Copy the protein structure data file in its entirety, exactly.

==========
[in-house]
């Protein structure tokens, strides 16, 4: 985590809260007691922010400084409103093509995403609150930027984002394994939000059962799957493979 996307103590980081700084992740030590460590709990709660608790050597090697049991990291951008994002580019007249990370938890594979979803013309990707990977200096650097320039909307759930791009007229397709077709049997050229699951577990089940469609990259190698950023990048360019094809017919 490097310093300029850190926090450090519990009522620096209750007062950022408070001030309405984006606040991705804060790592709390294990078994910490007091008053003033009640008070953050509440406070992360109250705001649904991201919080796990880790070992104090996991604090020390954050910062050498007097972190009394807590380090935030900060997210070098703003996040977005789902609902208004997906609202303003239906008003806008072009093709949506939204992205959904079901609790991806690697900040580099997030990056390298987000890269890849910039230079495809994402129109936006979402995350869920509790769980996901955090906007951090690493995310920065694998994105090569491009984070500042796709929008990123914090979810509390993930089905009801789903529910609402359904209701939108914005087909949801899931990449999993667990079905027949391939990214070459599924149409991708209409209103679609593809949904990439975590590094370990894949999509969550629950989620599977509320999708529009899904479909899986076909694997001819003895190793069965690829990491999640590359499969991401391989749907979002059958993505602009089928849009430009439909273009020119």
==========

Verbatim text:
[in-house]
């Protein structure tokens, strides 16, 4: 985590809260007691922010400084409103093509995403609150930027984002394994939000059962799957493979 996307103590980081700084992740030590460590709990709660608790050597090697049991990291951008994002580019007249990370938890594979979803013309990707990977200096650097320039909307759930791009007229397709077709049997050229699951577990089940469609990259190698950023990048360019094809017919 490097310093300029850190926090450090519990009522620096209750007062950022408070001030309405984006606040991705804060790592709390294990078994910490007091008053003033009640008070953050509440406070992360109250705001649904991201919080796990880790070992104090996991604090020390954050910062050498007097972190009394807590380090935030900060997210070098703003996040977005789902609902208004997906609202303003239906008003806008072009093709949506939204992205959904079901609790991806690697900040580099997030990056390298987000890269890849910039230079495809994402129109936006979402995350869920509790769980996901955090906007951090690493995310920065694998994105090569491009984070500042796709929008990123914090979810509390993930089905009801789903529910609402359904209701939108914005087909949801899931990449999993667990079905027949391939990214070459599924149409991708209409209103679609593809949904990439975590590094370990894949999509969550629950989620599977509320999708529009899904479909899986076909694997001819003895190793069965690829990491999640590359499969991401391989749907979002059958993505602009089928849009430009439909273009020119």